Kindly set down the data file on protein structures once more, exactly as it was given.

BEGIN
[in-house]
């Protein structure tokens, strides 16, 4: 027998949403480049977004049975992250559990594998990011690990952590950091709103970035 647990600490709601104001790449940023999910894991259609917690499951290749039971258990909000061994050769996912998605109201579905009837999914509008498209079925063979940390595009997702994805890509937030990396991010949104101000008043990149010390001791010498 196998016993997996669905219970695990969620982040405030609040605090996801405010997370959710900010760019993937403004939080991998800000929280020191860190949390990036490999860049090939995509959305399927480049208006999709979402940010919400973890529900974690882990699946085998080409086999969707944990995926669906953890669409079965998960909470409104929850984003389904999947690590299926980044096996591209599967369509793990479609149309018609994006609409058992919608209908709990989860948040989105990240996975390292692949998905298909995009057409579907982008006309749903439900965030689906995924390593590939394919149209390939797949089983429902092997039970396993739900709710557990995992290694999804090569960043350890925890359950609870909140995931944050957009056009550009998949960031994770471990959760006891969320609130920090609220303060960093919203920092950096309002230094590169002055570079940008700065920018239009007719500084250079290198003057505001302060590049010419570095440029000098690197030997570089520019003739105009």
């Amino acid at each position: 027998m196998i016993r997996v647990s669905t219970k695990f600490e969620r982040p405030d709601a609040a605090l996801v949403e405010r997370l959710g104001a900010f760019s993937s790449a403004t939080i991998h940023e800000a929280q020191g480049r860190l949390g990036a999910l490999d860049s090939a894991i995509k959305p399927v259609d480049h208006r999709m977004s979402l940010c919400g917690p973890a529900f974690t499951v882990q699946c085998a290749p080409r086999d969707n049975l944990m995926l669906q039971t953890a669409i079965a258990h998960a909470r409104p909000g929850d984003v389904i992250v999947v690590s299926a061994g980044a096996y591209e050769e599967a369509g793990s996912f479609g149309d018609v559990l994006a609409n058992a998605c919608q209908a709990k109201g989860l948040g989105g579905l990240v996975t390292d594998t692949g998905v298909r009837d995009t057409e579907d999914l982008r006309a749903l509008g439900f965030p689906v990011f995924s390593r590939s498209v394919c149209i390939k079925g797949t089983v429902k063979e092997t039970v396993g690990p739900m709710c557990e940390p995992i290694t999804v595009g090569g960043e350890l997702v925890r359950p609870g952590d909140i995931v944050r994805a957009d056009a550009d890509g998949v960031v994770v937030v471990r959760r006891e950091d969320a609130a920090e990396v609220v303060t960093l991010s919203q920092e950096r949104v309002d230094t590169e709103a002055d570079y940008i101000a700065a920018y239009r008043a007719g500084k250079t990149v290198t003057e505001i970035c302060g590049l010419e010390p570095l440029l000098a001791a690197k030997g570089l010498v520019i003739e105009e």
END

[in-house]
């Protein structure tokens, strides 16, 4: 027998949403480049977004049975992250559990594998990011690990952590950091709103970035 647990600490709601104001790449940023999910894991259609917690499951290749039971258990909000061994050769996912998605109201579905009837999914509008498209079925063979940390595009997702994805890509937030990396991010949104101000008043990149010390001791010498 196998016993997996669905219970695990969620982040405030609040605090996801405010997370959710900010760019993937403004939080991998800000929280020191860190949390990036490999860049090939995509959305399927480049208006999709979402940010919400973890529900974690882990699946085998080409086999969707944990995926669906953890669409079965998960909470409104929850984003389904999947690590299926980044096996591209599967369509793990479609149309018609994006609409058992919608209908709990989860948040989105990240996975390292692949998905298909995009057409579907982008006309749903439900965030689906995924390593590939394919149209390939797949089983429902092997039970396993739900709710557990995992290694999804090569960043350890925890359950609870909140995931944050957009056009550009998949960031994770471990959760006891969320609130920090609220303060960093919203920092950096309002230094590169002055570079940008700065920018239009007719500084250079290198003057505001302060590049010419570095440029000098690197030997570089520019003739105009």
């Amino acid at each position: 027998m196998i016993r997996v647990s669905t219970k695990f600490e969620r982040p405030d709601a609040a605090l996801v949403e405010r997370l959710g104001a900010f760019s993937s790449a403004t939080i991998h940023e800000a929280q020191g480049r860190l949390g990036a999910l490999d860049s090939a894991i995509k959305p399927v259609d480049h208006r999709m977004s979402l940010c919400g917690p973890a529900f974690t499951v882990q699946c085998a290749p080409r086999d969707n049975l944990m995926l669906q039971t953890a669409i079965a258990h998960a909470r409104p909000g929850d984003v389904i992250v999947v690590s299926a061994g980044a096996y591209e050769e599967a369509g793990s996912f479609g149309d018609v559990l994006a609409n058992a998605c919608q209908a709990k109201g989860l948040g989105g579905l990240v996975t390292d594998t692949g998905v298909r009837d995009t057409e579907d999914l982008r006309a749903l509008g439900f965030p689906v990011f995924s390593r590939s498209v394919c149209i390939k079925g797949t089983v429902k063979e092997t039970v396993g690990p739900m709710c557990e940390p995992i290694t999804v595009g090569g960043e350890l997702v925890r359950p609870g952590d909140i995931v944050r994805a957009d056009a550009d890509g998949v960031v994770v937030v471990r959760r006891e950091d969320a609130a920090e990396v609220v303060t960093l991010s919203q920092e950096r949104v309002d230094t590169e709103a002055d570079y940008i101000a700065a920018y239009r008043a007719g500084k250079t990149v290198t003057e505001i970035c302060g590049l010419e010390p570095l440029l000098a001791a690197k030997g570089l010498v520019i003739e105009e």